The proposed $1.1 billion for a reauthorized Career and Technical Education Program will bring career- and technical-education spending into alignment with efforts to ensure that students are college and career ready and possess the skills needed for success in a 21st century economy. An additional $1 billion over three years will also support the expansion of career academies that combine academic and technical curricula around a career theme and incorporate school-employer partnerships with work-based learning.
The academy model is documented to improve the labor market prospects of young people and strengthen their engagement in school and postsecondary learning. This is an important investment in ensuring that our young people have a leg up on emerging and in-demand careers, and that our high schools, working with local businesses and community colleges, are structured to support our nation’s economic growth.
Competitive programs to foster reform and innovation
The American Recovery and Reinvestment Act of 2009 provided initial funding for two of the Department of Education’s most successful initiatives⎯Race to the Top and the Investing in Innovation Fund, known for short as the i3 Fund⎯and funding for these programs has continued in subsequent years. The Race to the Top competition stimulated an unprecedented number of much needed state reforms, with more than half the states changing laws or policies in 2009 and 2010 as a result of this program.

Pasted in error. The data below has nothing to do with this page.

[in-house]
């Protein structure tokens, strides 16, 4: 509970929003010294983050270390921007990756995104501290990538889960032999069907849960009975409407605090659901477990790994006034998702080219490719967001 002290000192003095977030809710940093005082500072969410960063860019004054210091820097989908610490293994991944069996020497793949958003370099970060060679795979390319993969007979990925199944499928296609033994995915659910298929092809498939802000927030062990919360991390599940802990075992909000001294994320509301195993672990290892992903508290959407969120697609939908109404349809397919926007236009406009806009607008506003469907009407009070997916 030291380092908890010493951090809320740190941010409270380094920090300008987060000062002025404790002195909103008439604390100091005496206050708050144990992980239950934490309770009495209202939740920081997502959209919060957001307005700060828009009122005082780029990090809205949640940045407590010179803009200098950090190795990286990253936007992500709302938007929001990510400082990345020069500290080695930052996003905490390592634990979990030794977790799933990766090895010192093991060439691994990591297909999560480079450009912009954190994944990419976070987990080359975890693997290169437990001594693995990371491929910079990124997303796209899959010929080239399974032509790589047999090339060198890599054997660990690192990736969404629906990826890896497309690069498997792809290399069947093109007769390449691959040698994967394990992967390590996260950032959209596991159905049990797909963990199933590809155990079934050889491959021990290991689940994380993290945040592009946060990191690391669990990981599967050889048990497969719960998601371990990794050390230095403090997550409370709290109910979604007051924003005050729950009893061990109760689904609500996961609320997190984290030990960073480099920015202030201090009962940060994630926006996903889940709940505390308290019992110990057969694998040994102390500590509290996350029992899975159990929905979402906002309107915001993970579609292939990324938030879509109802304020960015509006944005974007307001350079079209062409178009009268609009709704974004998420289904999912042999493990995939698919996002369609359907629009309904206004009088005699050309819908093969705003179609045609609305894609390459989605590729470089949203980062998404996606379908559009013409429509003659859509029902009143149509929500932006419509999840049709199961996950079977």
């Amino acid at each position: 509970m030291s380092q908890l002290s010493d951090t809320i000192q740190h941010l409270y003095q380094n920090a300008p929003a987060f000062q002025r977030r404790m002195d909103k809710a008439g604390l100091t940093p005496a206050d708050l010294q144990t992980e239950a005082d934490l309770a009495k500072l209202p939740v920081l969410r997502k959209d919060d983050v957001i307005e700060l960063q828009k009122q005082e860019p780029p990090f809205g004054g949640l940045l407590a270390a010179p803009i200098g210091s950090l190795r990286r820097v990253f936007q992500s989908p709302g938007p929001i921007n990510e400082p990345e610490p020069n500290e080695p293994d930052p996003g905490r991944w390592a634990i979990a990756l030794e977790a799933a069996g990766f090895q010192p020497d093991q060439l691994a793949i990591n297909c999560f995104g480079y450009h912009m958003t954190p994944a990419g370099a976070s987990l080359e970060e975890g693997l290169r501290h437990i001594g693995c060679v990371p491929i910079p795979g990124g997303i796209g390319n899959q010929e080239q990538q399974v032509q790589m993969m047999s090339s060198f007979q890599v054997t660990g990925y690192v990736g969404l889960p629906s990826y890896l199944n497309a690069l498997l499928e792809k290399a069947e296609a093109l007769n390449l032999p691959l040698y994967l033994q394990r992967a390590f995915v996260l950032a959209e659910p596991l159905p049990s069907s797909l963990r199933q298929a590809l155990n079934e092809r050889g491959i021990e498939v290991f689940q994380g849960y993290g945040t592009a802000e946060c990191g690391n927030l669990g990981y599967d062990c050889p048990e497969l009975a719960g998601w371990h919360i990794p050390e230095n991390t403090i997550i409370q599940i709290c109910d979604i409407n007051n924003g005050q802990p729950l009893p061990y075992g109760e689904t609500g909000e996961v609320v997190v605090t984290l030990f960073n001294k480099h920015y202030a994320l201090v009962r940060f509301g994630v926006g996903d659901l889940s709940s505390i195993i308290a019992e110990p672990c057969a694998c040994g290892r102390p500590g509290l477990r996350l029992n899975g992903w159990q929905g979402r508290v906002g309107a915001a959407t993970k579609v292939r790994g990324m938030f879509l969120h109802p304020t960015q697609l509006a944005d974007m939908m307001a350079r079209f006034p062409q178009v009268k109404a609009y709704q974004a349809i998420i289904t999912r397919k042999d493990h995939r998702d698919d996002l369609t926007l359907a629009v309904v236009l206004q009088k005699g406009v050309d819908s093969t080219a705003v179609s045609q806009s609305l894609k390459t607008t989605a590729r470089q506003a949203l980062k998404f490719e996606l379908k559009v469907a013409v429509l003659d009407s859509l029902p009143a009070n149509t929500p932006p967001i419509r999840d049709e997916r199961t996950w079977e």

The i3 program provided grants to expand the development and implementation of innovative practices to improve our education system. The i3 Fund also stimulated partnerships between public and nonprofit entities and the private and philanthropic sectors. Almost all 50 states have prepared Race to the Top applications, and thousands of organizations have applied to i3. But many worthy applicants did not receive funding in the previous years of competitions.
In fiscal year 2012, Congress appropriated $550 million for Race to the Top, and the president’s new budget seeks to build on the success of these programs by funding another round of Race to the Top ($850 million) and i3 ($150 million). Importantly, the new round of Race to the Top would include a second year of focus on building high-quality early-childhood programs (Early Learning Challenge) and a district competition for those districts that are eager to move forward with reforms even if their states are not.
The president’s budget proposal reflects the administration’s continued support for its Promise Neighborhoods initiative, which comprehensively tackles education and the root causes of poverty through a coordinated effort to improve entire communities. The first Promise Neighborhood grants, awarded in 2010, enabled 21 communities across the country to partner with local schools and organizations to develop plans for measurably improving student outcomes. Four of those initial grantees won grants in 2011 to actually implement their plans, but it will be difficult to draw conclusions about the impact of the Promise Neighborhoods strategy without having a larger pool of communities in the implementation phase.